1. Commodity
Trade With the best Trading Platform of Motilal Oswal


Commodity Trading, means purchasing & selling of commodities through stock exchange. Generally, the most traded commodities are oil, gold and silver. supply and demand of commodities typically drive the commodity trading. On the demand side, global economic development and technological advances effects the commodity prices and it’s trading.Investing in commodities is the good way of diversifying the portfolio.

Traditionally, large businesses have been the main participants in the commodities market,but now a days retail investors also doing the commodity trading . businesses and companies need commodities to operate – clothing manufacturers require cotton, restaurants need cattle and construction companies need lumber etc.. One of the largest commodity exchanges is the New York Mercantile Exchange.

The term commodity defines as,”Anything movable (good),that is bought and sold”. A commodity is either grown or produced naturally in the environment.Commodity is nothing but an “raw material”.These are mostly used as inputs in the production of goods/services.These are essential building blocks of global economy.In quality perspective ,generally commodities are uniform,but has slightly difference.Commodities has to be tradable in the stock market and deliverable. Some examples of commodities include platinum, gold, cotton, wheat, cattle, lumber, oil, orange juice, pork bellies and sugar.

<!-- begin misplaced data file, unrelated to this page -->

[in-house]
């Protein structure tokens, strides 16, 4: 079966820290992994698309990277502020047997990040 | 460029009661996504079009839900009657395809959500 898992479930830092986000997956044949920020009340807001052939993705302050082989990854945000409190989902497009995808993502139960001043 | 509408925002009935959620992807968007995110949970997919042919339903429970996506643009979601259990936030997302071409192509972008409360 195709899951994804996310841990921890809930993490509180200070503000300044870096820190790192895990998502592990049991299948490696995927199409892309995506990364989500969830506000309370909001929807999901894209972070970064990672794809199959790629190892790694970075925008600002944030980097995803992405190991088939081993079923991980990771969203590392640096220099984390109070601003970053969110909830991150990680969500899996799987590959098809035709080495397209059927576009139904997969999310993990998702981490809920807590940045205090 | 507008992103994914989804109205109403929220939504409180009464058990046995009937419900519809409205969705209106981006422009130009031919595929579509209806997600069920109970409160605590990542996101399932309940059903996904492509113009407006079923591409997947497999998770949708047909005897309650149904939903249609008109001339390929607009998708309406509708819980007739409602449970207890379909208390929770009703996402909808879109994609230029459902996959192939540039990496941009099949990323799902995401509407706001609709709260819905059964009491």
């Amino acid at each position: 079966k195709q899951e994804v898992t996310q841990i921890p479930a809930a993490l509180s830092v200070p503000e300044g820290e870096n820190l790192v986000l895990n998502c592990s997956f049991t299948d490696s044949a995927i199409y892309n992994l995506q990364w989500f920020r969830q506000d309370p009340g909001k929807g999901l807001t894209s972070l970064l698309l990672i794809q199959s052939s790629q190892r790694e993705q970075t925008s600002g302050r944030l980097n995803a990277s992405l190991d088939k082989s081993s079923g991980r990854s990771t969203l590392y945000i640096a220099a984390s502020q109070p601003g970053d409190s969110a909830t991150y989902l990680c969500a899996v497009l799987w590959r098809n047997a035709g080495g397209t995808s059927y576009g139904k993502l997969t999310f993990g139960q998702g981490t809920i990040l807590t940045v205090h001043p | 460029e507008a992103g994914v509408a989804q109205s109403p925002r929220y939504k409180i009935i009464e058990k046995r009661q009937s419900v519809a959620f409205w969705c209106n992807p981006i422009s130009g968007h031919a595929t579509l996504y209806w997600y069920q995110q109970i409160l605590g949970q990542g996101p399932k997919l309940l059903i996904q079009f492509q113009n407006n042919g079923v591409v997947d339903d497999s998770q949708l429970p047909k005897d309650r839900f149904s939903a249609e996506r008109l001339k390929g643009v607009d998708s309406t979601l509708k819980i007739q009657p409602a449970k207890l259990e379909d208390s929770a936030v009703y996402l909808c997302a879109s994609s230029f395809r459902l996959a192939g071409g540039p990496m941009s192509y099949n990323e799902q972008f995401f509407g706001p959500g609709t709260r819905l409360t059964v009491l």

Commodity Exchange of India Ltd (MCX),is an independent commodity exchange platform in india. It was established in 2003 and is based in Mumbai. It is India's largest commodity derivatives exchange where the clearance and settlements happens.

Since September 28, 2015, MCX is being regulated by the Securities and Exchange Board of India (SEBI). Earlier MCX. was regulated by the Forward Markets Commission (FMC), which got merged with the SEBI on September 28, 2015.

Types of Commodities

Today, tradable commodities fall into the following three categories:

  • Metals (such as gold, silver, platinum and copper)
  • Energy (such as crude oil, heating oil, natural gas and gasoline)
  • Agricultural (including corn, soybeans, wheat, rice, cocoa, coffee, cotton and sugar